Chapter 9: Towards the Well-Researched Paper
We’ll be discussing the Facebook page in the context of some larger questions about protest movements and social media, and therefore, we’ll probably need to use some specialized vocabulary: vocabulary that doesn’t count as common knowledge. We may find it helpful to define our terms.
In the age of the Internet, definitions may seem easy to come by, but we need to be careful. It’s a little too easy to do a Google search on a key term and scoop up the first definition we find. Dictionary definitions are rarely used in academic papers, simply because they are usually very general and brief. If we are using a term specialized enough that it needs a definition, a dictionary definition will be far too broad for our purposes. Like all types of research, definitions should appear in a paper for a reason, not simply to take up space.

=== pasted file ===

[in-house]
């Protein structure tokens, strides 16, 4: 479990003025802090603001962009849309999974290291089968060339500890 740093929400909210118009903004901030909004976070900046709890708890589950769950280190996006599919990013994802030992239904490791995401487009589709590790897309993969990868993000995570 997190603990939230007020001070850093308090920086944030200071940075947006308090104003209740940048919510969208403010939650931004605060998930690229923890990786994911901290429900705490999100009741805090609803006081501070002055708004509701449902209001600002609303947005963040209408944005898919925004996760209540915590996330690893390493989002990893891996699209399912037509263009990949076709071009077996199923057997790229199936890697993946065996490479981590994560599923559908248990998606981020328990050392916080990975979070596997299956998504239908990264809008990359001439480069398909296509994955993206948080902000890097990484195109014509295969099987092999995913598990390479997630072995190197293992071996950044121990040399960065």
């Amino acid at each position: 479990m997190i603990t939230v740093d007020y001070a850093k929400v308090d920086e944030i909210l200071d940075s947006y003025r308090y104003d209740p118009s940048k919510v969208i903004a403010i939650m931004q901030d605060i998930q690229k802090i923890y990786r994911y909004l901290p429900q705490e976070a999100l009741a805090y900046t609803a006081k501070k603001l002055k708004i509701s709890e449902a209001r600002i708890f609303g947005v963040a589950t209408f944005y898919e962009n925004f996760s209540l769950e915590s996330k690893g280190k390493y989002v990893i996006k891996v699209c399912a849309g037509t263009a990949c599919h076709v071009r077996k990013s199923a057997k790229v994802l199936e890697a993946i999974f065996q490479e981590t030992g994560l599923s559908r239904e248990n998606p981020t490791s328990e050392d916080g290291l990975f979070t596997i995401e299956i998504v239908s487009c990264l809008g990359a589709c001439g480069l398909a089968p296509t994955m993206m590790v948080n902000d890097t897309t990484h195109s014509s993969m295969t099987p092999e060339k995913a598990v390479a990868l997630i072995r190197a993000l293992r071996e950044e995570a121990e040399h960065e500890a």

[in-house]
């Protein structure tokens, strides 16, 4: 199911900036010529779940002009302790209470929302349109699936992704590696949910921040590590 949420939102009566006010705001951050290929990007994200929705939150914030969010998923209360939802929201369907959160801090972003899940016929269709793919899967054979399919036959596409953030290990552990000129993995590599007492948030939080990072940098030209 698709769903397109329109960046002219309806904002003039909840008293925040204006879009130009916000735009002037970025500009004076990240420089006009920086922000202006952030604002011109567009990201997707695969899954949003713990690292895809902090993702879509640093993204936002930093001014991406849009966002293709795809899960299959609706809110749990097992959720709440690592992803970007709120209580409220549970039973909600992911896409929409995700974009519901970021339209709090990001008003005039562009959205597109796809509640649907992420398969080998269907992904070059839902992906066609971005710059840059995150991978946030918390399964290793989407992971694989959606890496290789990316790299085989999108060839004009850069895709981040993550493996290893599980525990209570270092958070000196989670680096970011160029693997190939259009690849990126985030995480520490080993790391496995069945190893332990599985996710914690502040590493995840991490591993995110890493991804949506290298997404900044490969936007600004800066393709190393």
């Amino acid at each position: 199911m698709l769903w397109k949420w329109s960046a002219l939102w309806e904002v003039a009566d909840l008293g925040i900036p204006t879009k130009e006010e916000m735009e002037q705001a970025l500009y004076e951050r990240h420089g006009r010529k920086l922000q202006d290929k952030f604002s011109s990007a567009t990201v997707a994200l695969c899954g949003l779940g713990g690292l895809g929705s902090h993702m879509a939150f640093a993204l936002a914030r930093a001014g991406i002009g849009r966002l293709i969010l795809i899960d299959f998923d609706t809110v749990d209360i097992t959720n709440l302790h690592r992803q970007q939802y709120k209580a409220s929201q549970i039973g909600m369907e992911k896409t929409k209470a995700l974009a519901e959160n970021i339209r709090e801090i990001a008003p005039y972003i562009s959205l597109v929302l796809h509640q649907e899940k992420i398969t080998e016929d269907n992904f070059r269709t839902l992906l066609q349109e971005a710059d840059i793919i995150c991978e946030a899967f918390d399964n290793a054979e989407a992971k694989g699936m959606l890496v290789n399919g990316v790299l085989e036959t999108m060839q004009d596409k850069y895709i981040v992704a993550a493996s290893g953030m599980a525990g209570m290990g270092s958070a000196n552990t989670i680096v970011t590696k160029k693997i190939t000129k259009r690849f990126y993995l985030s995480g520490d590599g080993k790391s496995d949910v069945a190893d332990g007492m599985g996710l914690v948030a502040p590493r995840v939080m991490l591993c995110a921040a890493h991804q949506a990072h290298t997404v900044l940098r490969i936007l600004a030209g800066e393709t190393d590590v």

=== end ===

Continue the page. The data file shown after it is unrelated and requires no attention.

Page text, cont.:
More specific definitions can be found in scholarly works that deal in detail with the broader subject matter we are applying to our primary example. In this case, perhaps our library research has turned up a paper by Author D on the use of social media during the Arab Spring, and the paper’s author has written of something she calls “social resistance.” You realize when you read the paper that though the author is speaking of an entirely different movement using the Internet in a different way, we have been discussing the concept of “social resistance” as applied to the Occupy Wall Street movement. We would thus take our definition (properly cited) from the paper on the Arab Spring. Our definition will be much more detailed and appropriate than it would be if we went to Dictionary.com, for example, and looked up the words “social” and “resistance” in turn. If we did that, the definition cobbled together would be much vaguer. It would also not provide us with something even more interesting: the opportunity to relate our argument to the argument made by Author D.